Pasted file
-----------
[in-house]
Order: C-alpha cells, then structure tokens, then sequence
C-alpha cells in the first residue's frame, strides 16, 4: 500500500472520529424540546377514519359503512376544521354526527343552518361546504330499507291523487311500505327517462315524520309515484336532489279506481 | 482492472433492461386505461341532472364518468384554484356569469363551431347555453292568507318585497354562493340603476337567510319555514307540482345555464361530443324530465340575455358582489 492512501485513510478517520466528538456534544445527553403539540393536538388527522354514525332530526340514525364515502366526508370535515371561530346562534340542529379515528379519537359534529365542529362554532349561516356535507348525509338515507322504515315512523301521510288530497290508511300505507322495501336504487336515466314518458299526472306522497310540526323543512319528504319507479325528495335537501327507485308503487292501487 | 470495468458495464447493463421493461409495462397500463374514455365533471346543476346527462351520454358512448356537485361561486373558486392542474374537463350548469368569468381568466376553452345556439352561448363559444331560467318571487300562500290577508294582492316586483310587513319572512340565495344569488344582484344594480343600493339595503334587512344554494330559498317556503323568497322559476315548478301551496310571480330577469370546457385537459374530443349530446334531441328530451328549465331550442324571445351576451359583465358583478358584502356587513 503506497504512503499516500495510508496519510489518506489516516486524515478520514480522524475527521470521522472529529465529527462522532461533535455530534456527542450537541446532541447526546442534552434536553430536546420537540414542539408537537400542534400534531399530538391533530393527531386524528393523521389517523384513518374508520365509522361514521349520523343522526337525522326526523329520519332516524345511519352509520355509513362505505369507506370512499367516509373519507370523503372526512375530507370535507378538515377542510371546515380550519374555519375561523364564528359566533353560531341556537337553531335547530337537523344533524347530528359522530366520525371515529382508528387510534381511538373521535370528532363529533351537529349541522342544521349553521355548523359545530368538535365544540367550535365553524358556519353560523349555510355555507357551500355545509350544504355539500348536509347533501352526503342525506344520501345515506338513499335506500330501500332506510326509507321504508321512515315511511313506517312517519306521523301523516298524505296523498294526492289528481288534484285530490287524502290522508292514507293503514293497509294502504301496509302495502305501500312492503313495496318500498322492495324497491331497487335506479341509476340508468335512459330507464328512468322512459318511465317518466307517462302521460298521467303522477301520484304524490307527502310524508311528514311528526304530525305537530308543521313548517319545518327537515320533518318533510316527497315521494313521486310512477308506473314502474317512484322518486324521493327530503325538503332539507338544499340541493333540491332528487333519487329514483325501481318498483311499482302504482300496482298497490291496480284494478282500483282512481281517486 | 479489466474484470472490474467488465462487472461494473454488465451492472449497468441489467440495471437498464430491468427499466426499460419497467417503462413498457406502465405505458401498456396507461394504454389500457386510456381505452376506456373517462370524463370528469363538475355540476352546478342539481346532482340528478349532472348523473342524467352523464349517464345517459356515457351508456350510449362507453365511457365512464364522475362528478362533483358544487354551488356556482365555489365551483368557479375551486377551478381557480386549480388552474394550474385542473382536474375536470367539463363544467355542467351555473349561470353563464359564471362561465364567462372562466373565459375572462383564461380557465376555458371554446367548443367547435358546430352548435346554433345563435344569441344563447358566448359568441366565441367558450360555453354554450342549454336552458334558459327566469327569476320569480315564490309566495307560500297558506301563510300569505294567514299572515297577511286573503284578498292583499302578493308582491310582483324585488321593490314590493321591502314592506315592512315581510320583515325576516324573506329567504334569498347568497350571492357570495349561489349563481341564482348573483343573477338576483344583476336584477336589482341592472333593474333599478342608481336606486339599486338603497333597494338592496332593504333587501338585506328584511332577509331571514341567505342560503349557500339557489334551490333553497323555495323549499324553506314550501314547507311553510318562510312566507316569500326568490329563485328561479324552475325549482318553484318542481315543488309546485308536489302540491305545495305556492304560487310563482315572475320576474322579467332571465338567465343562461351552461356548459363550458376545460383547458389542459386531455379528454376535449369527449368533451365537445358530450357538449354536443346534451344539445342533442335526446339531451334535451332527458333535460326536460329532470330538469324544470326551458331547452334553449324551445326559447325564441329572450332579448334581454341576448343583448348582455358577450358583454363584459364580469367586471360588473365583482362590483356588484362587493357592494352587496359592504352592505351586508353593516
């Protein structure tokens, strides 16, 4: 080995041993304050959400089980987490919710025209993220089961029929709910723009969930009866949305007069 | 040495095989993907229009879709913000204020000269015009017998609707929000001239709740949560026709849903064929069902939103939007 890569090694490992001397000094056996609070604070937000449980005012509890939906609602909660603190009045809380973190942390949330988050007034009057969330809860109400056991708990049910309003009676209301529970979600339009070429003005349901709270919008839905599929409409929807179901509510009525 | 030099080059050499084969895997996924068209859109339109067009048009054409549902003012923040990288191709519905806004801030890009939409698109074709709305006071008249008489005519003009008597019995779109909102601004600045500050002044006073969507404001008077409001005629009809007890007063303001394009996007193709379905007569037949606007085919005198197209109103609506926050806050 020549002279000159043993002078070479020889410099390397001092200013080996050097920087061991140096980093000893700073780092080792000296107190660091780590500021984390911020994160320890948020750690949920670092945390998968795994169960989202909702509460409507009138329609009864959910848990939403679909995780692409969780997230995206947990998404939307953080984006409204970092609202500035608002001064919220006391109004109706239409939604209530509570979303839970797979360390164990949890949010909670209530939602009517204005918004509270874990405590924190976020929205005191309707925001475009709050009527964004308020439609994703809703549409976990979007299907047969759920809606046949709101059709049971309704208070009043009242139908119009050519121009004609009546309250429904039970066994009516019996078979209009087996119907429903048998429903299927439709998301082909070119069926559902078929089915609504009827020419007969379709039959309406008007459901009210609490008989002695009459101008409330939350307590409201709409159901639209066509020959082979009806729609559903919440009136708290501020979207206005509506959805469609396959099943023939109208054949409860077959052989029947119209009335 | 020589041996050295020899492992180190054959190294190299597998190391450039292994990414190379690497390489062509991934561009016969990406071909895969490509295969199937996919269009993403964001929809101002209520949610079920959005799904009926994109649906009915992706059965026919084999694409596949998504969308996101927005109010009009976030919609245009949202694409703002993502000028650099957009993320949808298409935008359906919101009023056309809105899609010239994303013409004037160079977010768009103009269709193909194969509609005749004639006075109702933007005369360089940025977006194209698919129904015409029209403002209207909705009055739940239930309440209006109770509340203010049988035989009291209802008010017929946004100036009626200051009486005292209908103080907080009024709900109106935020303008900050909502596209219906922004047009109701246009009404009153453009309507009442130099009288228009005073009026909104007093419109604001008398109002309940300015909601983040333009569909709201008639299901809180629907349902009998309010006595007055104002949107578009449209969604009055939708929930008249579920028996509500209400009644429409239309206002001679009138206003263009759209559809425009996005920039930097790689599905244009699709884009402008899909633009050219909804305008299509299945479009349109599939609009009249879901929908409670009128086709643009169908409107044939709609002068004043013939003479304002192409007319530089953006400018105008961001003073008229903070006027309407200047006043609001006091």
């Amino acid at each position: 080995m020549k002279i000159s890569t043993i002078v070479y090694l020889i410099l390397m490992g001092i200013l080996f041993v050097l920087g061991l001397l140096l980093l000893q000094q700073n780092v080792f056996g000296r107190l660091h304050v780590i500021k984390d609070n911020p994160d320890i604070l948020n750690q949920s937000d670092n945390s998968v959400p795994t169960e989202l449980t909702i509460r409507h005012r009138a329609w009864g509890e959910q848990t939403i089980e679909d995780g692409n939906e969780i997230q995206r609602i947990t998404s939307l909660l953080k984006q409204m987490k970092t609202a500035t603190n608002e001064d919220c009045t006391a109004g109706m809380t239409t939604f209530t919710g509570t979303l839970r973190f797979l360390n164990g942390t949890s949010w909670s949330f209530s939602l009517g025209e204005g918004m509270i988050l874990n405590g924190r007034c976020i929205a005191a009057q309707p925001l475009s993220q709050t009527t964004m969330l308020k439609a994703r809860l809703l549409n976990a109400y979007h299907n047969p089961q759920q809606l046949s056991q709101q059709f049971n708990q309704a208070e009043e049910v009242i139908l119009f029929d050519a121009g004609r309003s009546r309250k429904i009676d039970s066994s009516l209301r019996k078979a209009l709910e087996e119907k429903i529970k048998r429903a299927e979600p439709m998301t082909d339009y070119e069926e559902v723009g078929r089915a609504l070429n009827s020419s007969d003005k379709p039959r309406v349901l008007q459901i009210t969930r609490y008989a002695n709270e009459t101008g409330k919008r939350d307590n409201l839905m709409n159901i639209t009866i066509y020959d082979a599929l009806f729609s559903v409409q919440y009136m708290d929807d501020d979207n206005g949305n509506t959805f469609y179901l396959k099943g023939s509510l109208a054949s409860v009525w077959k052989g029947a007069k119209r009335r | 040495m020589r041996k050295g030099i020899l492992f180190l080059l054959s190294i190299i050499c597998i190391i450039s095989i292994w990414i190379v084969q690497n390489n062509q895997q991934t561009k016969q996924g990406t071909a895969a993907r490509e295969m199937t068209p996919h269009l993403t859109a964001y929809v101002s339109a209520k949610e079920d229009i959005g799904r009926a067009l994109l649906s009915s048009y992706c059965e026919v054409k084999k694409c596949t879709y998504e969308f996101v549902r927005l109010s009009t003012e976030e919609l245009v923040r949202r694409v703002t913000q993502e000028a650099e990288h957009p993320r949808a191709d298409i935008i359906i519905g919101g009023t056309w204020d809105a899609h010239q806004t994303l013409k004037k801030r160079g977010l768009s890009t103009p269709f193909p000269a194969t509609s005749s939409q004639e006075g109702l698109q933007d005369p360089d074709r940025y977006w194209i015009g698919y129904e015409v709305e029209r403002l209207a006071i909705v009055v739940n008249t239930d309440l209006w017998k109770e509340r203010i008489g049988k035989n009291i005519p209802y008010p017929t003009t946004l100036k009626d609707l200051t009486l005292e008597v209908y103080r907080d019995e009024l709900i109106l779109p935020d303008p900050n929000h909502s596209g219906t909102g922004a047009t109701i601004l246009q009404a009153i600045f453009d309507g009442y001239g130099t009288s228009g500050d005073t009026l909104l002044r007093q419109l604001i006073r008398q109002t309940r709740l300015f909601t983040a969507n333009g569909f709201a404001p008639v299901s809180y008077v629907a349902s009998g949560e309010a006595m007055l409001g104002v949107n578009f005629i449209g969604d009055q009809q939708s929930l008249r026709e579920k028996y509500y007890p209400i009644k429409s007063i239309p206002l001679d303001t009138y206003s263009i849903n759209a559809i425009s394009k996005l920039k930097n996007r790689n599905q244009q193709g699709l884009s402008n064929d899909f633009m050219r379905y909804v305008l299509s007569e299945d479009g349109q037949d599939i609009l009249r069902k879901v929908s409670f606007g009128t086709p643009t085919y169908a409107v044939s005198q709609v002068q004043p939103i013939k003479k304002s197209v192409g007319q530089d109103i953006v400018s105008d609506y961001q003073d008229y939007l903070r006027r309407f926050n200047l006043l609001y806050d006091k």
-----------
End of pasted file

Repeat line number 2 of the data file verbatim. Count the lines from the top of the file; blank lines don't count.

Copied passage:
Order: C-alpha cells, then structure tokens, then sequence